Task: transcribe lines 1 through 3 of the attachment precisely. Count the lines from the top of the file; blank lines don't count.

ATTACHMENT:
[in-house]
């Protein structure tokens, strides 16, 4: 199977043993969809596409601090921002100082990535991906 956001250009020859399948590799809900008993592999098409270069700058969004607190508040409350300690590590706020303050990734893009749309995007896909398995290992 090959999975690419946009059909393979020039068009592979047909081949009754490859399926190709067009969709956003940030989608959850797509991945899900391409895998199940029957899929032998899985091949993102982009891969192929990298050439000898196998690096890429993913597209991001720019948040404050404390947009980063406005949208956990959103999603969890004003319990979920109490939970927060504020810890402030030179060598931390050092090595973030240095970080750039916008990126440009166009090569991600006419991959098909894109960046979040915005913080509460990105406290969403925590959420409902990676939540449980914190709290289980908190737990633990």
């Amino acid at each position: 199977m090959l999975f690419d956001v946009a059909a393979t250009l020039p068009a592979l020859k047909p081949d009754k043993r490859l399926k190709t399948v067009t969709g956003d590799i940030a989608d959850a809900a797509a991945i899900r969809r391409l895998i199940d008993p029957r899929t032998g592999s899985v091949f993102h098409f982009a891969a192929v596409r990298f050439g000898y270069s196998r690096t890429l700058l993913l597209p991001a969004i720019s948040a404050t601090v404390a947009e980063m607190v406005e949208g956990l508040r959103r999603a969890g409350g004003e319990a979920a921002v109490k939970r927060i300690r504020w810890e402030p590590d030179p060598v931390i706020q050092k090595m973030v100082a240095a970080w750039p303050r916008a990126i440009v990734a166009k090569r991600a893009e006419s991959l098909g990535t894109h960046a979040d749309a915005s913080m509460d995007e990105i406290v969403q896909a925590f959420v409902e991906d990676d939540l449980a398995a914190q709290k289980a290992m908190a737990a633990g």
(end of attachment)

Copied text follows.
[in-house]
């Protein structure tokens, strides 16, 4: 199977043993969809596409601090921002100082990535991906 956001250009020859399948590799809900008993592999098409270069700058969004607190508040409350300690590590706020303050990734893009749309995007896909398995290992 090959999975690419946009059909393979020039068009592979047909081949009754490859399926190709067009969709956003940030989608959850797509991945899900391409895998199940029957899929032998899985091949993102982009891969192929990298050439000898196998690096890429993913597209991001720019948040404050404390947009980063406005949208956990959103999603969890004003319990979920109490939970927060504020810890402030030179060598931390050092090595973030240095970080750039916008990126440009166009090569991600006419991959098909894109960046979040915005913080509460990105406290969403925590959420409902990676939540449980914190709290289980908190737990633990």
């Amino acid at each position: 199977m090959l999975f690419d956001v946009a059909a393979t250009l020039p068009a592979l020859k047909p081949d009754k043993r490859l399926k190709t399948v067009t969709g956003d590799i940030a989608d959850a809900a797509a991945i899900r969809r391409l895998i199940d008993p029957r899929t032998g592999s899985v091949f993102h098409f982009a891969a192929v596409r990298f050439g000898y270069s196998r690096t890429l700058l993913l597209p991001a969004i720019s948040a404050t601090v404390a947009e980063m607190v406005e949208g956990l508040r959103r999603a969890g409350g004003e319990a979920a921002v109490k939970r927060i300690r504020w810890e402030p590590d030179p060598v931390i706020q050092k090595m973030v100082a240095a970080w750039p303050r916008a990126i440009v990734a166009k090569r991600a893009e006419s991959l098909g990535t894109h960046a979040d749309a915005s913080m509460d995007e990105i406290v969403q896909a925590f959420v409902e991906d990676d939540l449980a398995a914190q709290k289980a290992m908190a737990a633990g």